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People from all over the world have been bullied and cyber bullied. They have shared their stories, poems and experiences with you. By learning about what others go through, you come to realize that many targets go through the same struggles. You are not alone. We may post your story or poem on our site. If you wish to post your story you can click now.


  • - Sabrina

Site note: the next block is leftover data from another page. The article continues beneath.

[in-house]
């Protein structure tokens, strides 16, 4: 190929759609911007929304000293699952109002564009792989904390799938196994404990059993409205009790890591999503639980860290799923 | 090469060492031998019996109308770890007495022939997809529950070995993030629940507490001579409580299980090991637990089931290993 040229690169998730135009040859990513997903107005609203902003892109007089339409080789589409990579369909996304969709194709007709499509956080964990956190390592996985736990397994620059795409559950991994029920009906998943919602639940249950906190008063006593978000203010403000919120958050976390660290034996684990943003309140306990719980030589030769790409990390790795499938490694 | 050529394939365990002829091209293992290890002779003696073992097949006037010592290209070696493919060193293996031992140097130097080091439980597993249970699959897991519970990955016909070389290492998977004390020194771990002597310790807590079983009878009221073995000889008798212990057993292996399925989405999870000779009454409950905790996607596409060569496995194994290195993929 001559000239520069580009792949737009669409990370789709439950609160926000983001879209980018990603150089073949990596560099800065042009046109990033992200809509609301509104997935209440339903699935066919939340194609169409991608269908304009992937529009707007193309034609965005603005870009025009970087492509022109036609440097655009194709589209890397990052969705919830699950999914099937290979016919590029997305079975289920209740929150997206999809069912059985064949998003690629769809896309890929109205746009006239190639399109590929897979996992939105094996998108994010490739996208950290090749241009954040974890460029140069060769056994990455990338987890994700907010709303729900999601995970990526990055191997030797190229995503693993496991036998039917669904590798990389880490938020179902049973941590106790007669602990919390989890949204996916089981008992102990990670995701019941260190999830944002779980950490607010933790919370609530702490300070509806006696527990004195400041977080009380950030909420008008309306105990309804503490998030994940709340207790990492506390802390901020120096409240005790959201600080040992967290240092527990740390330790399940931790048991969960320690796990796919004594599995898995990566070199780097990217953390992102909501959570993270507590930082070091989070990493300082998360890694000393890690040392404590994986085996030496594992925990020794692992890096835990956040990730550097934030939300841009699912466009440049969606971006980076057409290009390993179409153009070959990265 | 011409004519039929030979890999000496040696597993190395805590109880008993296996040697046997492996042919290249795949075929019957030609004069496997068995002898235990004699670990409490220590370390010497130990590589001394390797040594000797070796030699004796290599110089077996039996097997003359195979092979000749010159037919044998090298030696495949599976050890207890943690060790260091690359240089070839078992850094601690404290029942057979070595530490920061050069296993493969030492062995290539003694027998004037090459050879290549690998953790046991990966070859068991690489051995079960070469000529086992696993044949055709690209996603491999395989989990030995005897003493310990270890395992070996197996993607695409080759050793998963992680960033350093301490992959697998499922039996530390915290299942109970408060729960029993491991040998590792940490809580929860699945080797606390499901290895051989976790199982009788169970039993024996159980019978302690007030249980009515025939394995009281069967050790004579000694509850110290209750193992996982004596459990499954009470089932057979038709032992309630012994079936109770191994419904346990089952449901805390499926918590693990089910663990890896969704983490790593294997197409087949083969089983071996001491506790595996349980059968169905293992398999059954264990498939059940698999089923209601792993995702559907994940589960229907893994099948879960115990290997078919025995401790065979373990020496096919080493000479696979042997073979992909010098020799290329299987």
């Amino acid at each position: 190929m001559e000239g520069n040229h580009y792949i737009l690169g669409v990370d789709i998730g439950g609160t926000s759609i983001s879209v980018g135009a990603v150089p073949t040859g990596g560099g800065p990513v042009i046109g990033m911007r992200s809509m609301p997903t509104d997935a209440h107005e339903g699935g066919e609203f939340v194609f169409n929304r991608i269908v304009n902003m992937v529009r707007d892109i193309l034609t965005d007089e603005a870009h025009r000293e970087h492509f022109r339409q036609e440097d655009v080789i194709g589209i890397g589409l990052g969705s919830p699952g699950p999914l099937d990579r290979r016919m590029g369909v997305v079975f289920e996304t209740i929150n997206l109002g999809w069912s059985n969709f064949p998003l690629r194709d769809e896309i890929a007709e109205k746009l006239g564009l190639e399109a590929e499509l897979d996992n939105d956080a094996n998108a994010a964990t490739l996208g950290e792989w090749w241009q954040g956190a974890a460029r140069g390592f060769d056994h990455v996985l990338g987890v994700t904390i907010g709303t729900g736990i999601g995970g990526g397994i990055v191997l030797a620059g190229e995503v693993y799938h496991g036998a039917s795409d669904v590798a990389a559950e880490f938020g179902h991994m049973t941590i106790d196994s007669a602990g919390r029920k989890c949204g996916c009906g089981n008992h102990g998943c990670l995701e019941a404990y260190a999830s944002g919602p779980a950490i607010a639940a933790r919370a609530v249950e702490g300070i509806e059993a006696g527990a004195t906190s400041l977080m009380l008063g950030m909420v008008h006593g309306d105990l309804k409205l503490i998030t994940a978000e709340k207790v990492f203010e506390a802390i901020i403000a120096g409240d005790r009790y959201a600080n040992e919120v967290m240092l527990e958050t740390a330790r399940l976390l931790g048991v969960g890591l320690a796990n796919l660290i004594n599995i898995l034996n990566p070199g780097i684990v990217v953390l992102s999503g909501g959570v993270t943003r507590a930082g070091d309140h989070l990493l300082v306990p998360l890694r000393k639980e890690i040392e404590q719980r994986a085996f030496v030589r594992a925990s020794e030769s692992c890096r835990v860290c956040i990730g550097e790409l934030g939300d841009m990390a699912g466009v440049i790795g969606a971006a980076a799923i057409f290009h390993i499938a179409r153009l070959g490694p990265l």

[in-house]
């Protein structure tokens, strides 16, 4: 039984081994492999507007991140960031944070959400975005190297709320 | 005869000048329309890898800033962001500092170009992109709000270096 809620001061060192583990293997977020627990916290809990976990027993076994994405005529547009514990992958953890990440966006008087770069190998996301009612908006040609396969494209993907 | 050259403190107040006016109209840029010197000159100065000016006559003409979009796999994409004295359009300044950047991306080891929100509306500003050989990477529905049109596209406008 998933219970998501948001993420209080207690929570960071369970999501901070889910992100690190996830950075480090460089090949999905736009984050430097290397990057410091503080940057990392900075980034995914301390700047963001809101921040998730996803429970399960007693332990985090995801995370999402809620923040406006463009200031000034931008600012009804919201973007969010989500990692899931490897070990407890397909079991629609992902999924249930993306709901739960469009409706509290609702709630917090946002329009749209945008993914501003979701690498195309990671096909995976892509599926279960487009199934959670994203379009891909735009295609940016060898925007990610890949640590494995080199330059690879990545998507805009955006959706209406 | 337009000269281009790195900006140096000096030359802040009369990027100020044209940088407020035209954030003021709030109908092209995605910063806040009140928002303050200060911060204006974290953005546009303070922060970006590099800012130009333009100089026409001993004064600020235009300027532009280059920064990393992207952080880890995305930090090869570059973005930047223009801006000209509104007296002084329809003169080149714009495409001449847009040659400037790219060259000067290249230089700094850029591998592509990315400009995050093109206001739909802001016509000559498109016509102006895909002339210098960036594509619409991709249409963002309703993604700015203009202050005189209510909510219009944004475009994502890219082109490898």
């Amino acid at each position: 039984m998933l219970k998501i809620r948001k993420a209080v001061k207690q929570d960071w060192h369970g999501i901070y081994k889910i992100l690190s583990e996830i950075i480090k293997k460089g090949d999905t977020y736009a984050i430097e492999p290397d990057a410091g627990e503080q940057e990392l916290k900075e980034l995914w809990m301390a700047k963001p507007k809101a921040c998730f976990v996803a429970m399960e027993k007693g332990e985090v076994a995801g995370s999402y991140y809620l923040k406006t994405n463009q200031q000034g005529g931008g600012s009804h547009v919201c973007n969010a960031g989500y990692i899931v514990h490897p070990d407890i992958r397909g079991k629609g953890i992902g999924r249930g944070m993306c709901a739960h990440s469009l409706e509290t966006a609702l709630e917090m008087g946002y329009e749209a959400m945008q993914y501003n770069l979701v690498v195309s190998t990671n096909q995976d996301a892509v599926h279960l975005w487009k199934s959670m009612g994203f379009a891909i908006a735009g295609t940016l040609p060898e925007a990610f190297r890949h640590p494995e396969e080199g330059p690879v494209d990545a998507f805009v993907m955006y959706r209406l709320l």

When I was very young I lived in a nice town and went to a school where I was well liked by teachers and students. I participated in sports and activities and I was a well adjusted child. When I was 8 my parents got divorced and we moved to my moms hometown and everything changed. It was a very small town with a small minded mentality. This town was not so accepting and open minded. It was 99% caucasian and I am bi-racial. Half black/half white. I never really knew I was different until after I moved. The other students were horrible to me. I got called the “n word” when I was in 4th grade and asked my mom what it meant and she was horrified. I was also very tall and skinny, very lanky. I was made fun of for that too. My “friends” would lie about hanging out with me because they didnt want other kids to know we were friends. The bullying was relentless. I felt like I was a monster. When I got into middle school my friends went to parties and hung out with guys. I was never invited because they were too embarassed to be seen with me. I felt horrible that people would be ridiculed just for being associated with me. In high school I was a cheerleader and for homecoming games we would wear a football players jersey. No one ever wanted me to wear theirs and I would have anxiety attacks when that time of year came around. I never had a date to a school dance or or a boyfriend while in school. I remember an African American boy transferred into my school when I was in 10th grade. He was a foster child. He was made fun of so bad that he switched schools after a few weeks. I really got into rock music when I was about 14 because it was all about embracing individuality and being an outcast. It resonated with me. Going to rock concerts was my only salvation. I listened to music alone in my room for hours and wrote my own songs about being an outcast, it gave me strength to go on because for about six years I really wanted to die. Shortly after graduating high school I moved 3,000 miles away to a big city. Things got much better for me. I went to school for fashion and individuality was not only accepted but embraced. I finally started to make real friends and grew into my body a bit more. My lanky figure that I used to be made fun of for was now embraced. I was no longer “taller than all the boys” and accused of having an eating disorder. I suppose I was what most would consider a late bloomer. I remember the first time one of my friends said something nice to me. It was shortly after I moved and she invited me to a very upscale party because she could bring one guest. She told me she wanted me to come because I was pretty, intelligent, and well spoken. I burst into tears because I had never been complimented by a friend or peer at 19 years old. A few years after moving I started getting facebook friend requests from the girls who tormented me and messages from the boys who made fun of me asking me if I wanted to go out with them when I was in town next. I never respond to those messages although it does make me chuckle from time to time. I do still chat with the other “unpopular kids and outcasts.” Most of them have since moved out of that tiny little town and are pursuing big dreams. They are doing something with their lives. The “popular” kids who teachers praised still live in my little hometown. They work mundane jobs or live in their parents basements. They are now jealous of me and the other “losers.” So I am here to tell you that it does get better. There will be a point when no one cares if you never got asked to a dance or had a lot of friends in school. It seems like it will never happen but it will. I now have amazing friends who appreciate me for me. I still struggle with self esteem issues but things are so much better. Since moving I’ve had the opportunity to meet some of the musicians that saved my life when I was a teen through their music. They shared stories similar to mine about abuse and bullying. When I was a teenager I never in a million years thought I would be sharing stories with my idols about being bullied. Through the encouragement of my friends and the confidence I’ve gained I’ve finally begun to pursue my own music career in hopes of inspiring others to hold on.